How Drone Strikes Work

A History of Drone Strikes
It turns out you have to take wind direction into account when trying to attack your enemy via balloon bomb.
It turns out you have to take wind direction into account when trying to attack your enemy via balloon bomb.
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Militaries have been trying to attack one another with unmanned aircraft for more than 150 years. It all started in July 1849 when the Austrian army, after laying siege to Venice, tied bombs to balloons and floated them over the city. A timed fuse was supposed to release the bomb over the City of Canals, but, ironically, strong winds blew many of the balloons past the city and above Austrian encampments on the other side [source: Overy]. Both the Union and Confederate armies tried similar attacks during the American Civil War, but like the Austrians, their attempts were usually way off target [source: Garamone].

The Wright brothers' invention of piloted, powered flight in 1903 pushed drone experiments away from balloons and toward airplanes. The earliest prototypes, developed by the American military during World War I, were simply modified airplanes that could be pre-programmed to hit enemy targets. Despite some limited success, these early drones could not be recovered after an attack, and tests showed them to be too unreliable and imprecise for combat duty.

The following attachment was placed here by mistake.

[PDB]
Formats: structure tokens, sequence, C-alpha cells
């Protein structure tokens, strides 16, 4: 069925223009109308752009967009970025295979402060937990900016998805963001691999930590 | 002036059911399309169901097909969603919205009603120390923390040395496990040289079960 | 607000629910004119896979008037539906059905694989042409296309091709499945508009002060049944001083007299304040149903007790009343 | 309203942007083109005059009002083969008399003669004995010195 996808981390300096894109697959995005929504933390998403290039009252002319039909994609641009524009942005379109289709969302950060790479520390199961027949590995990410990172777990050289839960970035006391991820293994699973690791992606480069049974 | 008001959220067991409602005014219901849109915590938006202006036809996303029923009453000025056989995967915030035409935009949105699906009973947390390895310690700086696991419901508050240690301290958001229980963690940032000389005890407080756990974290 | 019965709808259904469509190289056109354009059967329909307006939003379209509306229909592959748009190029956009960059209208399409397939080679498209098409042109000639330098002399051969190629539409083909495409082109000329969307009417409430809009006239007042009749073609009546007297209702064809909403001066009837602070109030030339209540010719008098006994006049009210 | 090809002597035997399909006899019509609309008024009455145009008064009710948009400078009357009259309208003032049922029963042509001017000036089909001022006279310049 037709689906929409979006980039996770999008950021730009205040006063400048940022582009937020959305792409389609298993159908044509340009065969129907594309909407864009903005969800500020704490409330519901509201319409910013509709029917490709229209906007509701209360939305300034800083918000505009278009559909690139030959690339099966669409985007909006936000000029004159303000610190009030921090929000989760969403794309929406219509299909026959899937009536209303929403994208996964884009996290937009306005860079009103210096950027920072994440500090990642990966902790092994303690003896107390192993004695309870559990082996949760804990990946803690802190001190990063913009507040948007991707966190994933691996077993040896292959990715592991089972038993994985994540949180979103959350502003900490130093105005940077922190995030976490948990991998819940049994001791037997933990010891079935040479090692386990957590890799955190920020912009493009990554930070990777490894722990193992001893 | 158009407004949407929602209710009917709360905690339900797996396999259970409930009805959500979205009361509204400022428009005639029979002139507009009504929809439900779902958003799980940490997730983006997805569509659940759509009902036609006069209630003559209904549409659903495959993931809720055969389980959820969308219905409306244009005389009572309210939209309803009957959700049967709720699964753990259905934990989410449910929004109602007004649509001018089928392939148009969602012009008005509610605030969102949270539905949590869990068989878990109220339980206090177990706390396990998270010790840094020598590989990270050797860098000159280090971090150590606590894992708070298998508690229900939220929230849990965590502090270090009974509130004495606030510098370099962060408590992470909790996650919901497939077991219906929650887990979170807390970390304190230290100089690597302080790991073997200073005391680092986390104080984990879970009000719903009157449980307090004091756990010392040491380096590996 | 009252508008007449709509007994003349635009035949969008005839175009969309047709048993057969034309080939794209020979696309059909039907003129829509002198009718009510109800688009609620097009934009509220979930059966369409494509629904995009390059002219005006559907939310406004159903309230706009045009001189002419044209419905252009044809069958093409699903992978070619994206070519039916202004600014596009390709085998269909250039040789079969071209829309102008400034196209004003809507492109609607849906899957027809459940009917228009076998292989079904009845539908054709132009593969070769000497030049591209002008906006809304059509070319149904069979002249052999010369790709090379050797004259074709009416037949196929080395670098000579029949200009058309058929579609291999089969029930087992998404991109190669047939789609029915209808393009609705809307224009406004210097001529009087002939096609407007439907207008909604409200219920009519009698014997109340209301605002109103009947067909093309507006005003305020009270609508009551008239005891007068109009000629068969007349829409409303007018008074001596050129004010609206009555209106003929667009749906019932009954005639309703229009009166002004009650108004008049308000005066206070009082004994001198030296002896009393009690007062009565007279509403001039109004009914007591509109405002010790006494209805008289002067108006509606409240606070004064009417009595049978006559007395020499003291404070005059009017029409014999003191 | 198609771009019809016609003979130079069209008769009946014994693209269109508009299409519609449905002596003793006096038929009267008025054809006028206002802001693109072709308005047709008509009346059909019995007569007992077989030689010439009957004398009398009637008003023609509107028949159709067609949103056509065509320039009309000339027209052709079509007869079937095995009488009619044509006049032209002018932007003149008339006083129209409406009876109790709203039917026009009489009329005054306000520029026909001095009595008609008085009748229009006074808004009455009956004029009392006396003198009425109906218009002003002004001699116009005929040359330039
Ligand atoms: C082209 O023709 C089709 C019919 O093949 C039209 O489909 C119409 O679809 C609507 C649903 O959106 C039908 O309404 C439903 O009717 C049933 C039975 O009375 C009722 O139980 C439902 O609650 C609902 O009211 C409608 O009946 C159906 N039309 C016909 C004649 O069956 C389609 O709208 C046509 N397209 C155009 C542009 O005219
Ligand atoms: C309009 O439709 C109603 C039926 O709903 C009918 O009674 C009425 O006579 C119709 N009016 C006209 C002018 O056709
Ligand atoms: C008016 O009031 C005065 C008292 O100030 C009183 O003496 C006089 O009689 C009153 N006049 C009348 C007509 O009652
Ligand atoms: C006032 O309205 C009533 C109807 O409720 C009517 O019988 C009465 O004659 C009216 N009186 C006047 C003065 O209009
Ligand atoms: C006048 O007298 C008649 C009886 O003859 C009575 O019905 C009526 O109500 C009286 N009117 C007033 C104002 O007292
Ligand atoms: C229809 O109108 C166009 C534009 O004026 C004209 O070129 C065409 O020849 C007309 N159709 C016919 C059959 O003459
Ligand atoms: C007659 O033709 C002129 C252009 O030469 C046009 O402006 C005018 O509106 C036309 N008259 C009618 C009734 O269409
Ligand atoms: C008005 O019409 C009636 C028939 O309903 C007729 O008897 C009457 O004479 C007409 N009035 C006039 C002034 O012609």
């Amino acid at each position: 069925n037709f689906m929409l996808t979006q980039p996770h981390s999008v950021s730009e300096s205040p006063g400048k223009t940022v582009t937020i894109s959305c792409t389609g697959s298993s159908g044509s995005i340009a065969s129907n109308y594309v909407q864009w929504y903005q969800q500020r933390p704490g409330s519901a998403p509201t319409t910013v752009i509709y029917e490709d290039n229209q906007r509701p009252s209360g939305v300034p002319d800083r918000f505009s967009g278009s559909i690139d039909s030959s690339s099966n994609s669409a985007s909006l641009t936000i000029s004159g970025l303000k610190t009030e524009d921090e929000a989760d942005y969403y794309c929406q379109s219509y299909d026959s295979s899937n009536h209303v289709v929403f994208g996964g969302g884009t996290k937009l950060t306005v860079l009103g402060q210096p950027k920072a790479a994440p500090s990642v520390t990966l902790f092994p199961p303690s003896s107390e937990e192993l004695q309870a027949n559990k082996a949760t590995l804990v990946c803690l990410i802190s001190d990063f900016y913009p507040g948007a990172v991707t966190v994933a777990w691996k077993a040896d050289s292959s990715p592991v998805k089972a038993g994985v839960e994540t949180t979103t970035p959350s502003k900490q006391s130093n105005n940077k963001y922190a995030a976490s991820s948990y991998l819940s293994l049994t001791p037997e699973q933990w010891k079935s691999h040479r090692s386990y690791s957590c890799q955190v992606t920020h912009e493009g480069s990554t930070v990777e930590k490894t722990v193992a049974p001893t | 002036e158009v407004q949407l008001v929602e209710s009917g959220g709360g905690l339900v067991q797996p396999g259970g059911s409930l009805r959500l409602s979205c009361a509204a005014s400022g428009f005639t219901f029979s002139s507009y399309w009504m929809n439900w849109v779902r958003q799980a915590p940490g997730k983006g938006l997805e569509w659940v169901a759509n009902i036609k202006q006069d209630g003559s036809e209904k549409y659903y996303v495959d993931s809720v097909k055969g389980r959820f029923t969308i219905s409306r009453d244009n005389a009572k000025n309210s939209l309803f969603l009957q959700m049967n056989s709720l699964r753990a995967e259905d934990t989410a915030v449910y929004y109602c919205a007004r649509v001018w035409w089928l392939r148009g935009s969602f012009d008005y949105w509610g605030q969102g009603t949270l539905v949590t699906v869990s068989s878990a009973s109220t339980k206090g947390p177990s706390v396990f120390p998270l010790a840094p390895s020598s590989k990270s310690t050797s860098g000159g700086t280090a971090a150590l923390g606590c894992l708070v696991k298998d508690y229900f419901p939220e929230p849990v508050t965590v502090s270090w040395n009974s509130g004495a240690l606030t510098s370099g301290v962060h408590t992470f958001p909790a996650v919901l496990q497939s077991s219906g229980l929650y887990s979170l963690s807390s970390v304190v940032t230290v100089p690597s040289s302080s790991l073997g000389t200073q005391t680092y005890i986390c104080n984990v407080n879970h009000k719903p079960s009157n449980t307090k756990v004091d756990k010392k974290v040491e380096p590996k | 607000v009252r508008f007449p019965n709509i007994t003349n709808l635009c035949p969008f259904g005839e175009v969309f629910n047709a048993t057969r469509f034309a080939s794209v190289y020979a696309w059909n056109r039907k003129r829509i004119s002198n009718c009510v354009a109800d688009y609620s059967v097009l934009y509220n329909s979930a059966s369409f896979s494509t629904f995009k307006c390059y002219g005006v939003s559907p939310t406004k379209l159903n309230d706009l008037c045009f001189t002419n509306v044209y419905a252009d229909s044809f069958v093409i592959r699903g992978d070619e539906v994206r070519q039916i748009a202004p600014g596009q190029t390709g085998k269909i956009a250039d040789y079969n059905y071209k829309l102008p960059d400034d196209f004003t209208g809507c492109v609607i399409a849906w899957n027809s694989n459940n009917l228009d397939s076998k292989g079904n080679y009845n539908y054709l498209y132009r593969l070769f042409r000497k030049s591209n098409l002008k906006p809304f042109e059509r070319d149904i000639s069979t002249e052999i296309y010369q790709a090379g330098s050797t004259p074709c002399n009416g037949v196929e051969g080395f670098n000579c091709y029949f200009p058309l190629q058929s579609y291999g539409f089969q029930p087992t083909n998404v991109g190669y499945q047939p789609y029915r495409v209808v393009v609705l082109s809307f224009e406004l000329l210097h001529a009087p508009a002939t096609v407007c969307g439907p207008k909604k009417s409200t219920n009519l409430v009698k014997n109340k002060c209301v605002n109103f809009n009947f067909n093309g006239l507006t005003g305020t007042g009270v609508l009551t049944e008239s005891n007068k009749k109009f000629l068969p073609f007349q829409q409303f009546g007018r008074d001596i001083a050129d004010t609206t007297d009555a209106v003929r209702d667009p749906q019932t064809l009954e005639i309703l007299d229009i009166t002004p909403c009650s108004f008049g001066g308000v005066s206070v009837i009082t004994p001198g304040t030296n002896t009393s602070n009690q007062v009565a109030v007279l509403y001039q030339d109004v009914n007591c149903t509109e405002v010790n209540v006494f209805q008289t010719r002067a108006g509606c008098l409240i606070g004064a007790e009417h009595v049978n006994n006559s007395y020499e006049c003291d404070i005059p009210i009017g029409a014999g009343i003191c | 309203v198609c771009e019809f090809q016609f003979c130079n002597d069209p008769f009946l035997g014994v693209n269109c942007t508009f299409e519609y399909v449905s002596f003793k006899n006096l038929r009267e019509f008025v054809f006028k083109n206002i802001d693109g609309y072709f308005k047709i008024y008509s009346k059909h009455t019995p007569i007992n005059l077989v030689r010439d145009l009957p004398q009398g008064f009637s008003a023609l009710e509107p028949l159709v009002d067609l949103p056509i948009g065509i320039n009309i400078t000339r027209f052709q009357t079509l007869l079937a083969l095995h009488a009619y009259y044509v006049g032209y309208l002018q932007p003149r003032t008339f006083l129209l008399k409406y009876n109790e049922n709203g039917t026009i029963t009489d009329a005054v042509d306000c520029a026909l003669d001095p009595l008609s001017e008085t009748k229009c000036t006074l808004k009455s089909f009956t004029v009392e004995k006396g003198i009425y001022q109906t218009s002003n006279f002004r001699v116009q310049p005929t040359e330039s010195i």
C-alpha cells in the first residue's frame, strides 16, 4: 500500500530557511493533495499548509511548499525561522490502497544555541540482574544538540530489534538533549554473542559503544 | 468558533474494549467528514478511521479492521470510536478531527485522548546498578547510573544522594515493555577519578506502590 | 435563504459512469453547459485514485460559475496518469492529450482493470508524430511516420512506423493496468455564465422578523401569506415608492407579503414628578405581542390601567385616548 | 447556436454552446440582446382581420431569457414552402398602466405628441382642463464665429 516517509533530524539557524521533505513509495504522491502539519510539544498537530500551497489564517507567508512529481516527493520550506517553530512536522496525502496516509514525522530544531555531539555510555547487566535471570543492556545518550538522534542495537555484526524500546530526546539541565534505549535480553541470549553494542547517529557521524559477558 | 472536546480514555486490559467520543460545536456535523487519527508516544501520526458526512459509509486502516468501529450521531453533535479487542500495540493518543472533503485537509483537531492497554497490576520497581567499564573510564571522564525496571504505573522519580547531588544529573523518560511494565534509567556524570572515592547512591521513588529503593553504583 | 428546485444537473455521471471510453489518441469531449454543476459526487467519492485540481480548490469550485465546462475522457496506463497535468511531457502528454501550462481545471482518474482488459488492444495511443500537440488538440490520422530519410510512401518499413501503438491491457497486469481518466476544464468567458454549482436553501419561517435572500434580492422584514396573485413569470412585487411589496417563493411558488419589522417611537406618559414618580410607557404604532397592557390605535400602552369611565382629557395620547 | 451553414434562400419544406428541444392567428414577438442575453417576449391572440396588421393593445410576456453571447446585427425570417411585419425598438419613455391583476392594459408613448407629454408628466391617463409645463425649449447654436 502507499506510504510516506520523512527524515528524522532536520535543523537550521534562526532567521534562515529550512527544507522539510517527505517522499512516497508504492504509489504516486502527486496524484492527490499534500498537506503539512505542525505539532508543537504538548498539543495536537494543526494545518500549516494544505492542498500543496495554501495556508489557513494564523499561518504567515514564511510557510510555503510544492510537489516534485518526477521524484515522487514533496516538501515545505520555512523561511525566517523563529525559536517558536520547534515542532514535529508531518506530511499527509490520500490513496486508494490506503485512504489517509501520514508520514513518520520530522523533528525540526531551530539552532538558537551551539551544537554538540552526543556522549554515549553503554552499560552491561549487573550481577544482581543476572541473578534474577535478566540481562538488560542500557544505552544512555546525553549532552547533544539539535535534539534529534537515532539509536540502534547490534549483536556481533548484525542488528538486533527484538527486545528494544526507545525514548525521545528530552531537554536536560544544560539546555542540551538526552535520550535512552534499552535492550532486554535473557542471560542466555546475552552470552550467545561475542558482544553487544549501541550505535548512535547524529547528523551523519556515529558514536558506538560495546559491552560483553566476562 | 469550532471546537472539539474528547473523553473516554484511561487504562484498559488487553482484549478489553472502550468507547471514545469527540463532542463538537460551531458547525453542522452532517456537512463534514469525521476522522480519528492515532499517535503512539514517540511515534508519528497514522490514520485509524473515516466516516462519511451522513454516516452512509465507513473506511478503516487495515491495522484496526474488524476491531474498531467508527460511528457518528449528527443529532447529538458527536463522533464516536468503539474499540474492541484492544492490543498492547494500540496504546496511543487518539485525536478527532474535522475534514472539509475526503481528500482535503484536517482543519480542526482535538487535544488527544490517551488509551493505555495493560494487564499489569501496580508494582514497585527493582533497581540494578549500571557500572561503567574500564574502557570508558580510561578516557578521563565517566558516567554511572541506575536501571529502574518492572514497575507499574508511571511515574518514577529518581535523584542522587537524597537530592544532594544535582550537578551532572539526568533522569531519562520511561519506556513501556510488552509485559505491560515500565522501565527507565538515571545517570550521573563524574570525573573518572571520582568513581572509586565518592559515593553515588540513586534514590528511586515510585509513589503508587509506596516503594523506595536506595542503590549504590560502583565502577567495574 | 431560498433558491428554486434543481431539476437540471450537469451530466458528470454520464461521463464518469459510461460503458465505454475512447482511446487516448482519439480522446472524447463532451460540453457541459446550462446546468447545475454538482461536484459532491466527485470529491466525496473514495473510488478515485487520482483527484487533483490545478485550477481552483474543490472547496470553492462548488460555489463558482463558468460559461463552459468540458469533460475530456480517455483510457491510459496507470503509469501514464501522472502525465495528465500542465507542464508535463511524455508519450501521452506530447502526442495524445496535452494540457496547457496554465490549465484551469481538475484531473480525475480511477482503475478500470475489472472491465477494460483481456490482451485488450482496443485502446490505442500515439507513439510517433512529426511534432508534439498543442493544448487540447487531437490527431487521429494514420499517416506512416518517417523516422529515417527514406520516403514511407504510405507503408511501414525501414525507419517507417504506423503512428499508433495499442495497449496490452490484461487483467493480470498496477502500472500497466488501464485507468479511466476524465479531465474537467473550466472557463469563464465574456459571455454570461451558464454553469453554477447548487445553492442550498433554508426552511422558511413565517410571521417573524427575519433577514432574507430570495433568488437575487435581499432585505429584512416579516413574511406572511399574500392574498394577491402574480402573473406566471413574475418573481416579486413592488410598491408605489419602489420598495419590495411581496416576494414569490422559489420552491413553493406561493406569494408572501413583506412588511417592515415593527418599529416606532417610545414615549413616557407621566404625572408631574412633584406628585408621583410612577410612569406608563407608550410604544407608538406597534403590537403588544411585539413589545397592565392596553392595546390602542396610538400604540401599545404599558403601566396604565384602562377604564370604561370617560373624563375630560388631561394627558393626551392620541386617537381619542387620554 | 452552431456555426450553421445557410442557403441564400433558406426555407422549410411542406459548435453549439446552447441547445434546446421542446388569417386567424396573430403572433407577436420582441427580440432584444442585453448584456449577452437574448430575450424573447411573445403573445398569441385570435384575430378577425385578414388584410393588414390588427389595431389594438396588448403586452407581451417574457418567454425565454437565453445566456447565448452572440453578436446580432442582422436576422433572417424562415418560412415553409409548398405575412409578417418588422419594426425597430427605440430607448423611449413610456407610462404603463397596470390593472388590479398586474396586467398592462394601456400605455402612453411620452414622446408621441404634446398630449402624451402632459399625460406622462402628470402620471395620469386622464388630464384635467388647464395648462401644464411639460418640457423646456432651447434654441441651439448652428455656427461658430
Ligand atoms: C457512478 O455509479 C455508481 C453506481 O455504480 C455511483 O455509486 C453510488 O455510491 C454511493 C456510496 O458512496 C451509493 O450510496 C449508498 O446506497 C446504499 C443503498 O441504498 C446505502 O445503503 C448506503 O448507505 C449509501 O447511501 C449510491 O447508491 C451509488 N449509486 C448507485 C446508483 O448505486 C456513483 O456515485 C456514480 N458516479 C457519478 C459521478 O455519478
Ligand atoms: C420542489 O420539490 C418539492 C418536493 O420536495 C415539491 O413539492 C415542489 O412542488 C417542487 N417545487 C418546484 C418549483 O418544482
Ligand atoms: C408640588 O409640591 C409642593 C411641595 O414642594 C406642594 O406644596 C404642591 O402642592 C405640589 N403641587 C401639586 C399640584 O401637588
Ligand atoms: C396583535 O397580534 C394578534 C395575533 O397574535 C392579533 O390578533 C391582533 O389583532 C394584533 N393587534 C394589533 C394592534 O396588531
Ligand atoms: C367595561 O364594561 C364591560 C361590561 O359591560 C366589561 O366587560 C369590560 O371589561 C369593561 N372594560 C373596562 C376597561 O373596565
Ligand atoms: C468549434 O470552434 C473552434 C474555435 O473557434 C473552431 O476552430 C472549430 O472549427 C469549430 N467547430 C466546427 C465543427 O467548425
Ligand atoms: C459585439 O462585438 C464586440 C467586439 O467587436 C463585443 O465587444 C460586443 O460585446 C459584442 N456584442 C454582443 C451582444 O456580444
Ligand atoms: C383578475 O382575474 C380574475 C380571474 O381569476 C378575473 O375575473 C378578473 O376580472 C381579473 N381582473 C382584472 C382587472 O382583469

Shortly after the war, advances in radio control allowed unmanned aircraft to be guided in real time, and on Sept. 15, 1924, an American-designed Curtiss F-5L became the first aircraft to take off, maneuver and land by remote control [source: Keane and Carr]. Similar technology powered the U.S. Navy's remotely piloted Curtiss TG-2, which conducted the first successful remote torpedo attack during an April 1942 test strike on a practice warship [source: Grossnick].

Drones got even more effective during the Cold War. In the early 1960s, the Ryan Aeronautical Company developed the Lightning Bug, a reconnaissance drone that could be recovered by parachute. Later, the company adapted the design for a new weapon known as the BGM-34A. During a test flight on Dec. 14, 1971, this drone became the first to strike a target with air-to-surface guided missiles, earning its place in history as the first modern UCAV. While the Israelis successfully used the new drone against Egyptian armored vehicles and missile sites during the 1973 Yom Kippur War, it never saw action in Vietnam because the Americans felt it wasn't as good as manned technology [source: Clark].

The military continued to use drones throughout the end of the 20th century, but they were mostly reserved for reconnaissance missions. That's how the Predator drone got its start in 1995, but by Feb. 16, 2001, it was outfitted with Hellfire missiles — just in time for the U.S. response to the Sept. 11 terrorist attacks [source: Matthews].